In June, the net neutrality debate took an unexpected turn when the Netherlands leap-frogged the USA to became the first country to legislate for mobile net neutrality. Business models for fixed and mobile networks must shift toward volume charges. The net neutrality debate has been seen not having much relevance outside the USA because the plight of carriers there was aggravated by unlimited usage. more

About Those Root Servers

There is an interesting note on the ITU Strategy and Policy Unit Newslog about Root Servers, Anycast, DNSSEC, WGIG and WSIS about a presentation to ICANN's GAC. (The GAC website appears to be offline or inaccessible today.) The interesting sentence is this: Lack of formal relationship with root server operators is a public policy issue relevant to Internet governance. It is stated that this is "wrong" and "not a way to solve the issues about who edits the [root] zone file." Let's look at that lack of a formal relationship... more

Addressing the Future Internet

What economic and social factors are shaping our future needs and expectations for communications systems? This question was the theme of a joint National Science Foundation (NSF) and Organisation for Economic Co Operation and Development (OECD) workshop, held on the 31st January of this year. The approach taken for this workshop was to assemble a group of technologists, economists, industry, regulatory and political actors and ask each of them to consider a small set of specific questions related to a future Internet. Thankfully, this exercise was not just another search for the next "Killer App", nor a design exercise for IP version 7. It was a valuable opportunity to pause and reflect on some of the sins of omission in today's Internet and ask why, and reflect on some of the unintended consequences of the Internet and ask if they were truly unavoidable consequences... more

A Closer Look at Iran's State of Internet, Strange Transit Changes in Wake of Controversial Election

Many media sources have reported outages in Iranian mobile networks and Internet services in the wake of Friday's controversial elections. We took a look at the state of Iranian Internet transit, as seen in the aggregated global routing tables, and found that the story is not as clear-cut as has been reported. There's no question that something large happened in the Iranian telecom space, and that the timing aligns with the close of voting and the emerging controversy... more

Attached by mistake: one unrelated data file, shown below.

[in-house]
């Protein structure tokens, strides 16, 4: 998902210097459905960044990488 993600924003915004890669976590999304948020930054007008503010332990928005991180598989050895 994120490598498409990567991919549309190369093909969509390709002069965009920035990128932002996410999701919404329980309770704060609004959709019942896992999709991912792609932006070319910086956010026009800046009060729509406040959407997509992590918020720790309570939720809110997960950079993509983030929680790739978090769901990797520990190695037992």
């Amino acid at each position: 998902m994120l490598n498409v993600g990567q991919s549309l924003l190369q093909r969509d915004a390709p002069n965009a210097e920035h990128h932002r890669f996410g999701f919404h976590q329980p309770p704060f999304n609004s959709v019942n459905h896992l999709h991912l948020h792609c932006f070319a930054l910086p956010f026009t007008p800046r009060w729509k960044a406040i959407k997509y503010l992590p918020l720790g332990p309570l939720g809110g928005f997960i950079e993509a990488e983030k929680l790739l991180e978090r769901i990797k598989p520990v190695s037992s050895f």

Comcast is Right, the FCC is Wrong

A fellow named Paul Korzeniowski has written a very good, concise piece on the Comcast action at the FCC for Forbes, Feds And Internet Service Providers Don't Mix. He manages to describe the controversy in clear and unemotional language, which contrasts sharply with the neutralists who constantly use emotionally-charged terms such as "blocking," "Deep Packet Inspection," "forgery," and "monopoly" to describe their discomfort. more

Internet Traffic to Reach a Zettabyte by 2015, Says Study

A recent report released by the Discovery Institute estimates that by 2015, U.S. IP traffic could reach an annual total of one zettabyte (1021 bytes), or one million million billion bytes. From YouTube, IPTV, and high-definition images, to "cloud computing" and ubiquitous mobile cameras, 3D games, virtual worlds, and photorealistic telepresence, the new wave is swelling into an exaflood of Internet and IP traffic. more